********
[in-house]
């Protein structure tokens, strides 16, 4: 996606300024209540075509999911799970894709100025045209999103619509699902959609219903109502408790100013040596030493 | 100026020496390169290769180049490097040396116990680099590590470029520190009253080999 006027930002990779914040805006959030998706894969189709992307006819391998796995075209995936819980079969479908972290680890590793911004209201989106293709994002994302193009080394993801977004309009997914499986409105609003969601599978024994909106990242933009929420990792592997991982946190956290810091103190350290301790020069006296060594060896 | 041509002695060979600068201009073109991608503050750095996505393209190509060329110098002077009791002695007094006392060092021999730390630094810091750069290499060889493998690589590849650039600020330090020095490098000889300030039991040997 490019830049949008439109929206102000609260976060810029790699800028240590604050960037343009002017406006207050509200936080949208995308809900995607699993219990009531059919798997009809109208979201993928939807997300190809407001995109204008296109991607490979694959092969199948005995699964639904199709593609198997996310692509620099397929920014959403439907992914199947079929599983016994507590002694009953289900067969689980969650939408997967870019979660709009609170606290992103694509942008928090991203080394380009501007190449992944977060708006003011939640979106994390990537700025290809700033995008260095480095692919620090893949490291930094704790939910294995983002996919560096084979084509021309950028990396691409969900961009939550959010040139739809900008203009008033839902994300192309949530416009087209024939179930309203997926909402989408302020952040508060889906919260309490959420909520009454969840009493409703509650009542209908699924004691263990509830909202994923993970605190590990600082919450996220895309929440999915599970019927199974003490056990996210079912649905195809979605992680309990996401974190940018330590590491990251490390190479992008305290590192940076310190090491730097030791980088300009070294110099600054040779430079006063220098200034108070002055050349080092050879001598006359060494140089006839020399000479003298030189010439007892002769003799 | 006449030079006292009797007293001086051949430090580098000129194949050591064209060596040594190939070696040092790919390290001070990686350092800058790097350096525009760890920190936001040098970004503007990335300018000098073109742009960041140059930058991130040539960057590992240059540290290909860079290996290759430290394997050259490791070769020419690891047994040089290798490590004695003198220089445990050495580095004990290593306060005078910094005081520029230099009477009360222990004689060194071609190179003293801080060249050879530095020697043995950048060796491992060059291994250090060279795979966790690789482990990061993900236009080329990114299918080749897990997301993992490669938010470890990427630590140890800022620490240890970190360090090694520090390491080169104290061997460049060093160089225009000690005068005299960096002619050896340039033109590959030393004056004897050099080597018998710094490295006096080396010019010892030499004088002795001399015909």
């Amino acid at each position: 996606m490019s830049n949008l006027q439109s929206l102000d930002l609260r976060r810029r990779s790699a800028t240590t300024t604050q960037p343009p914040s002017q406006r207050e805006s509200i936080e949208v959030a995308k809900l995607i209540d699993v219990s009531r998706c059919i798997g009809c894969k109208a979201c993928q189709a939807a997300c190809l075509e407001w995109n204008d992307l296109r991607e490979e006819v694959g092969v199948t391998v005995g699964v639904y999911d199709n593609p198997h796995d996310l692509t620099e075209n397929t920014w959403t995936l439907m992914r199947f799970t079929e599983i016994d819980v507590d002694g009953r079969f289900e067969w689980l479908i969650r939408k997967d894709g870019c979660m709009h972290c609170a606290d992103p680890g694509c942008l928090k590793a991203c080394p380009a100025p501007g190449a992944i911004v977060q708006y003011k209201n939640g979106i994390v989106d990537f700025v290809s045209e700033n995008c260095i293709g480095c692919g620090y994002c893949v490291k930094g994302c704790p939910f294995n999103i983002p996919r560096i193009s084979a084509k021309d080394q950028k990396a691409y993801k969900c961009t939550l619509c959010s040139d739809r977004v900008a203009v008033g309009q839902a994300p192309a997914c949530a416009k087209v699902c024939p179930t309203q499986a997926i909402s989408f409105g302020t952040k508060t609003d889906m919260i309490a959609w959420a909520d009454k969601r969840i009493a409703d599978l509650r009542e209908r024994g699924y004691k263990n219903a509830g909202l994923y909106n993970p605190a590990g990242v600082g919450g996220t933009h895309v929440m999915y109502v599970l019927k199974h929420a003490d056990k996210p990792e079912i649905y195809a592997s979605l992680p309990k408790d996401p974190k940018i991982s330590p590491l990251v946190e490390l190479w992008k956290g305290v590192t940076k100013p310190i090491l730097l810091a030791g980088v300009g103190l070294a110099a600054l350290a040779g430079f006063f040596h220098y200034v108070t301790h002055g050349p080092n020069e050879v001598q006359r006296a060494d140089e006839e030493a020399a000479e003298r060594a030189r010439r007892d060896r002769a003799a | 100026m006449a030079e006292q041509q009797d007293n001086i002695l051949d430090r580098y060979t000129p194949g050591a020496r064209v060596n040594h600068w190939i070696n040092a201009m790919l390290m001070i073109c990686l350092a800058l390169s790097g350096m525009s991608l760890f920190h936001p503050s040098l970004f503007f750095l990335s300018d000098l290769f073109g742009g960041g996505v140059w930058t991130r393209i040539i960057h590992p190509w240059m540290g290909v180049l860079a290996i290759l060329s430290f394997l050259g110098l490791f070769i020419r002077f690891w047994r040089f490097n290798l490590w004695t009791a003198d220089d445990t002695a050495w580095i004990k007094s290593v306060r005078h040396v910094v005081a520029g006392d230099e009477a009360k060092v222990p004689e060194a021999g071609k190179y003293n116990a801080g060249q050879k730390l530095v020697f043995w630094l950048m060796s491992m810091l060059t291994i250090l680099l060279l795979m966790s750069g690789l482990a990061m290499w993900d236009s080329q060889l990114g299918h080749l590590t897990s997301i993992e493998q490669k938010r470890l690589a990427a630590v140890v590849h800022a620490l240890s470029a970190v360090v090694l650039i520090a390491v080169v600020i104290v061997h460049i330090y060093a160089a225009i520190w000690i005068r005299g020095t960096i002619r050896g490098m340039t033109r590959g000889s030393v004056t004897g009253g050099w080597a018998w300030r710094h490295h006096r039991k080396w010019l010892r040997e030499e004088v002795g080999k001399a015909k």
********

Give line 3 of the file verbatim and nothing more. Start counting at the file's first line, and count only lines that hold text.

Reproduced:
């Amino acid at each position: 996606m490019s830049n949008l006027q439109s929206l102000d930002l609260r976060r810029r990779s790699a800028t240590t300024t604050q960037p343009p914040s002017q406006r207050e805006s509200i936080e949208v959030a995308k809900l995607i209540d699993v219990s009531r998706c059919i798997g009809c894969k109208a979201c993928q189709a939807a997300c190809l075509e407001w995109n204008d992307l296109r991607e490979e006819v694959g092969v199948t391998v005995g699964v639904y999911d199709n593609p198997h796995d996310l692509t620099e075209n397929t920014w959403t995936l439907m992914r199947f799970t079929e599983i016994d819980v507590d002694g009953r079969f289900e067969w689980l479908i969650r939408k997967d894709g870019c979660m709009h972290c609170a606290d992103p680890g694509c942008l928090k590793a991203c080394p380009a100025p501007g190449a992944i911004v977060q708006y003011k209201n939640g979106i994390v989106d990537f700025v290809s045209e700033n995008c260095i293709g480095c692919g620090y994002c893949v490291k930094g994302c704790p939910f294995n999103i983002p996919r560096i193009s084979a084509k021309d080394q950028k990396a691409y993801k969900c961009t939550l619509c959010s040139d739809r977004v900008a203009v008033g309009q839902a994300p192309a997914c949530a416009k087209v699902c024939p179930t309203q499986a997926i909402s989408f409105g302020t952040k508060t609003d889906m919260i309490a959609w959420a909520d009454k969601r969840i009493a409703d599978l509650r009542e209908r024994g699924y004691k263990n219903a509830g909202l994923y909106n993970p605190a590990g990242v600082g919450g996220t933009h895309v929440m999915y109502v599970l019927k199974h929420a003490d056990k996210p990792e079912i649905y195809a592997s979605l992680p309990k408790d996401p974190k940018i991982s330590p590491l990251v946190e490390l190479w992008k956290g305290v590192t940076k100013p310190i090491l730097l810091a030791g980088v300009g103190l070294a110099a600054l350290a040779g430079f006063f040596h220098y200034v108070t301790h002055g050349p080092n020069e050879v001598q006359r006296a060494d140089e006839e030493a020399a000479e003298r060594a030189r010439r007892d060896r002769a003799a | 100026m006449a030079e006292q041509q009797d007293n001086i002695l051949d430090r580098y060979t000129p194949g050591a020496r064209v060596n040594h600068w190939i070696n040092a201009m790919l390290m001070i073109c990686l350092a800058l390169s790097g350096m525009s991608l760890f920190h936001p503050s040098l970004f503007f750095l990335s300018d000098l290769f073109g742009g960041g996505v140059w930058t991130r393209i040539i960057h590992p190509w240059m540290g290909v180049l860079a290996i290759l060329s430290f394997l050259g110098l490791f070769i020419r002077f690891w047994r040089f490097n290798l490590w004695t009791a003198d220089d445990t002695a050495w580095i004990k007094s290593v306060r005078h040396v910094v005081a520029g006392d230099e009477a009360k060092v222990p004689e060194a021999g071609k190179y003293n116990a801080g060249q050879k730390l530095v020697f043995w630094l950048m060796s491992m810091l060059t291994i250090l680099l060279l795979m966790s750069g690789l482990a990061m290499w993900d236009s080329q060889l990114g299918h080749l590590t897990s997301i993992e493998q490669k938010r470890l690589a990427a630590v140890v590849h800022a620490l240890s470029a970190v360090v090694l650039i520090a390491v080169v600020i104290v061997h460049i330090y060093a160089a225009i520190w000690i005068r005299g020095t960096i002619r050896g490098m340039t033109r590959g000889s030393v004056t004897g009253g050099w080597a018998w300030r710094h490295h006096r039991k080396w010019l010892r040997e030499e004088v002795g080999k001399a015909k």